Next week, we may find one small benefit in Covid-19.
On April 1, the nation’s census is to be taken, and more people are likely to be staying home than would be normal. Because people are supposed to be counted by where they live, that could make the census more accurate.
The number people in the country are counted, as required by the Constitution, so that seats in the House of Representatives can be distributed fairly among the states. As the population shifts, states may gain or lose seats, though no state may have less than one.
The constitutional rule is that the census counts all the people, not only citizens or voters. The most obvious reason for this rule is that government affects everybody, whether or not they can vote for members of the House.
At the time the Constitution was drafted, women, children, and almost all people of African descent did not have the right to vote. But they were counted, though a slave counted then as only a fraction of a free person. Indians on reservations were not counted.
Today’s census counts everybody, including foreigners, legal or otherwise, unless they are diplomats. The Constitution covers the rights of people, not citizens, so laws apply to everybody. Beyond that, the census influences federal government financial aid to states based on the number of inhabitants.
Every state wants as much influence as it can gain in the federal government, so the census, taken every ten years, is critically important. The House members elected in 2022 will be allocated according to the population counted next Wednesday. That allocation will last until 2032. Maine wants you to be counted.
How big is the congressional pie that will be divided? When the Constitution was drafted, George Washington insisted that districts should be as small as possible. He wanted to keep government close to the people.
There are now 435 seats in the House, a number that has not changed in a century. Meanwhile the population of the country has almost tripled according to the 2010 census.
Congress can change the number of House members, but it has refused to act. Some small states would lose influence in an enlarged House, so they resist change. Some worry that, if the House grew larger, it would be unmanageable. Added cost is a relatively small worry, because the cost of Congress is a microscopic part of the federal budget.
Each of the smallest states gets a guaranteed House seat. Because districts do not cross state lines, the allocation of seats among states must be rounded off. The result of both these factors is that some districts are far more populous than others. Right now, the Montana, with a single district, has close to twice as many people as one of the Rhode Island districts.
The problem could be greatly reduced, though not completely resolved, by a simple act of Congress. Each district could be made to have the same population as the population of the single-district state with the smallest population. In effect, that would eliminate the special weight given to the smallest states. The equal representation of states in the Senate would remain.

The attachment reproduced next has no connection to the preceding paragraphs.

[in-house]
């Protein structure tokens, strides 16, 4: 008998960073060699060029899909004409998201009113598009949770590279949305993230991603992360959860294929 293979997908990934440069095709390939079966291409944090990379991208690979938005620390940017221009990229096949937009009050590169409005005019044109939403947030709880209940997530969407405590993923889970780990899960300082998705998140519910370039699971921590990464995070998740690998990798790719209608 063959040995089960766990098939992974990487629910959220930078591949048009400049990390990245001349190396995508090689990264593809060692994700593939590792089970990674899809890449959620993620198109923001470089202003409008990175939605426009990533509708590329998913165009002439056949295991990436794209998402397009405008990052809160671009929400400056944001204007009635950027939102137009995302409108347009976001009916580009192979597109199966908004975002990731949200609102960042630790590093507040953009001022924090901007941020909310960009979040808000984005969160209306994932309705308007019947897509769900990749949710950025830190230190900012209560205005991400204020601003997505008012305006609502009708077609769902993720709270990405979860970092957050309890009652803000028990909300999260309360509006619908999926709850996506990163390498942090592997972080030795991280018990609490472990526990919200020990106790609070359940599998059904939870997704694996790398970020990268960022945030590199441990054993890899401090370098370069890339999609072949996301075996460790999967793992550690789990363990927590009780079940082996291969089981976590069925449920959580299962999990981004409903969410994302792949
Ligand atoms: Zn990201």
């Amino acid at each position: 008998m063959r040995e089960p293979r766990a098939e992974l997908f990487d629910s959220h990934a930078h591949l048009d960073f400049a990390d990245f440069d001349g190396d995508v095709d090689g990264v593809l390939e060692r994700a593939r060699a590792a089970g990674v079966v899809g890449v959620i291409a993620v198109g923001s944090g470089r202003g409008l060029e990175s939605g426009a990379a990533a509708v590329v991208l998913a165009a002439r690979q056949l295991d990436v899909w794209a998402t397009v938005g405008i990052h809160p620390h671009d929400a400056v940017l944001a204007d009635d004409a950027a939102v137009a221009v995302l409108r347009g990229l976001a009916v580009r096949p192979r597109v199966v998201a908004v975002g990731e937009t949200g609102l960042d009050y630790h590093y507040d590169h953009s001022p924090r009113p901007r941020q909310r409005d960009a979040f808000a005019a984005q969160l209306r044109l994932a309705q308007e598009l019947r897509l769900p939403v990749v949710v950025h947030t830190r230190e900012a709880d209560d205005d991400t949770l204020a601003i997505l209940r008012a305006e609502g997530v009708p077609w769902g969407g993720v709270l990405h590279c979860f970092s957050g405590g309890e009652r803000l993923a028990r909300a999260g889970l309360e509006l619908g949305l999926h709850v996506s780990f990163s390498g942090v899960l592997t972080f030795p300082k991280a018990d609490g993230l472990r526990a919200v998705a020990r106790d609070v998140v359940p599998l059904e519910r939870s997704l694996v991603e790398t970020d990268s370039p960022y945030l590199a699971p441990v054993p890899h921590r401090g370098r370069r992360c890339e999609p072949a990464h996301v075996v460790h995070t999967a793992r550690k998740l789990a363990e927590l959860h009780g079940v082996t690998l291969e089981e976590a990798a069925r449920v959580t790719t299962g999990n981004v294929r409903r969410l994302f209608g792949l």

In that case, the House would increase in size by only about 110 members. Rounding would remain, but its impact would be reduced. A voter in Montana would count more nearly as much as a voter in Rhode Island.
State districts must meet the requirement of “one person, one vote.” Each state district has the same population. Enlarging the size of the House would ensure that rule was also applied to the country as a whole to the fullest extent possible.
The two most obvious results would be greater fairness and a lot of new faces in Congress. And enlarging the House would be a useful step in keeping Congress closer to the people.
The first census was directly relevant to Maine statehood, now celebrating its 200th anniversary.
At the 1788 Massachusetts convention to ratify the Constitution, leaders worried that Maine delegates would reject the draft because it required a state’s consent to the loss of any of its territory to create a new state. If Mainers opposed the Constitution on this point, Massachusetts might not have had enough votes for ratification. A majority of Maine delegates voted in favor.
That concern was a strong indication that all knew that Maine was on track to become an independent state.
Just two years later, in the 1790 census, Maine was counted separately from the rest of Massachusetts. Vermont and Kentucky, also census districts but not states, were similarly counted separately. All three became states.
It was up to Maine and Massachusetts to make the split. Maine decided to leave the Bay State after Massachusetts failed to help against the British invasion in the War of 1812. Massachusetts was willing to see Democratic Maine depart, reducing the threat to Federalist Party rule in the Commonwealth. In 1820, Congress used Maine, a free state, to balance Missouri, a slave state, in enlarging the Union.
The census plays a central role in America’s history and government. It’s important for you to be counted so you will count in that history.